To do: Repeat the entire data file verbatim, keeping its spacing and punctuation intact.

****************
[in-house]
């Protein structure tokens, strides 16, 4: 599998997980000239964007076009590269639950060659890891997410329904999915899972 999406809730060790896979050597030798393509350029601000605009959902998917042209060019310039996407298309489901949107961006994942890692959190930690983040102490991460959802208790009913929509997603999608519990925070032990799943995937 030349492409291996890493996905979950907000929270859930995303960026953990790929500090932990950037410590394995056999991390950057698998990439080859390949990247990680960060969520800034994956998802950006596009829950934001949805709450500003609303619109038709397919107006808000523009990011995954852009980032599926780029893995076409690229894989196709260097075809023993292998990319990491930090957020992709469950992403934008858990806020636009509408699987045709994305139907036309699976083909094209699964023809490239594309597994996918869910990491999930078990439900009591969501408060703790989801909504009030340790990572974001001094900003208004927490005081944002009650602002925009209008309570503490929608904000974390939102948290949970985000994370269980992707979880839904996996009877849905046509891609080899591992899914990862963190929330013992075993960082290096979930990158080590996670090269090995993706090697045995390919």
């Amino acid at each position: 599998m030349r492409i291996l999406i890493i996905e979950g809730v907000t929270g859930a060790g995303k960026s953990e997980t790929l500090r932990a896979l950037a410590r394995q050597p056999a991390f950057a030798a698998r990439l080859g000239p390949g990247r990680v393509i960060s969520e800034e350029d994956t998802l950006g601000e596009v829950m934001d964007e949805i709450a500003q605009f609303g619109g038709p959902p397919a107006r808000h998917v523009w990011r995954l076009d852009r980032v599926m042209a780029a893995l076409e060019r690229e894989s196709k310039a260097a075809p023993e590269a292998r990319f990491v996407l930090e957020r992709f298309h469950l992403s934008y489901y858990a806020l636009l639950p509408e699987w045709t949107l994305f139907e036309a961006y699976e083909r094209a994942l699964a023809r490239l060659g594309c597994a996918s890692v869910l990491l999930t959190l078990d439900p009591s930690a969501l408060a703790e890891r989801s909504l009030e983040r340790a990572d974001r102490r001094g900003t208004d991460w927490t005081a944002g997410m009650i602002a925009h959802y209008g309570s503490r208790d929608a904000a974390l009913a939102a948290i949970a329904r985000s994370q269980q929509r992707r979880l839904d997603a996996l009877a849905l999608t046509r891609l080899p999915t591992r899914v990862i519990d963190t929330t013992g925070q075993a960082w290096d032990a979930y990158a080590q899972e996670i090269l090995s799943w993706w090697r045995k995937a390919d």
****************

[in-house]
């Protein structure tokens, strides 16, 4: 599998997980000239964007076009590269639950060659890891997410329904999915899972 999406809730060790896979050597030798393509350029601000605009959902998917042209060019310039996407298309489901949107961006994942890692959190930690983040102490991460959802208790009913929509997603999608519990925070032990799943995937 030349492409291996890493996905979950907000929270859930995303960026953990790929500090932990950037410590394995056999991390950057698998990439080859390949990247990680960060969520800034994956998802950006596009829950934001949805709450500003609303619109038709397919107006808000523009990011995954852009980032599926780029893995076409690229894989196709260097075809023993292998990319990491930090957020992709469950992403934008858990806020636009509408699987045709994305139907036309699976083909094209699964023809490239594309597994996918869910990491999930078990439900009591969501408060703790989801909504009030340790990572974001001094900003208004927490005081944002009650602002925009209008309570503490929608904000974390939102948290949970985000994370269980992707979880839904996996009877849905046509891609080899591992899914990862963190929330013992075993960082290096979930990158080590996670090269090995993706090697045995390919």
């Amino acid at each position: 599998m030349r492409i291996l999406i890493i996905e979950g809730v907000t929270g859930a060790g995303k960026s953990e997980t790929l500090r932990a896979l950037a410590r394995q050597p056999a991390f950057a030798a698998r990439l080859g000239p390949g990247r990680v393509i960060s969520e800034e350029d994956t998802l950006g601000e596009v829950m934001d964007e949805i709450a500003q605009f609303g619109g038709p959902p397919a107006r808000h998917v523009w990011r995954l076009d852009r980032v599926m042209a780029a893995l076409e060019r690229e894989s196709k310039a260097a075809p023993e590269a292998r990319f990491v996407l930090e957020r992709f298309h469950l992403s934008y489901y858990a806020l636009l639950p509408e699987w045709t949107l994305f139907e036309a961006y699976e083909r094209a994942l699964a023809r490239l060659g594309c597994a996918s890692v869910l990491l999930t959190l078990d439900p009591s930690a969501l408060a703790e890891r989801s909504l009030e983040r340790a990572d974001r102490r001094g900003t208004d991460w927490t005081a944002g997410m009650i602002a925009h959802y209008g309570s503490r208790d929608a904000a974390l009913a939102a948290i949970a329904r985000s994370q269980q929509r992707r979880l839904d997603a996996l009877a849905l999608t046509r891609l080899p999915t591992r899914v990862i519990d963190t929330t013992g925070q075993a960082w290096d032990a979930y990158a080590q899972e996670i090269l090995s799943w993706w090697r045995k995937a390919d």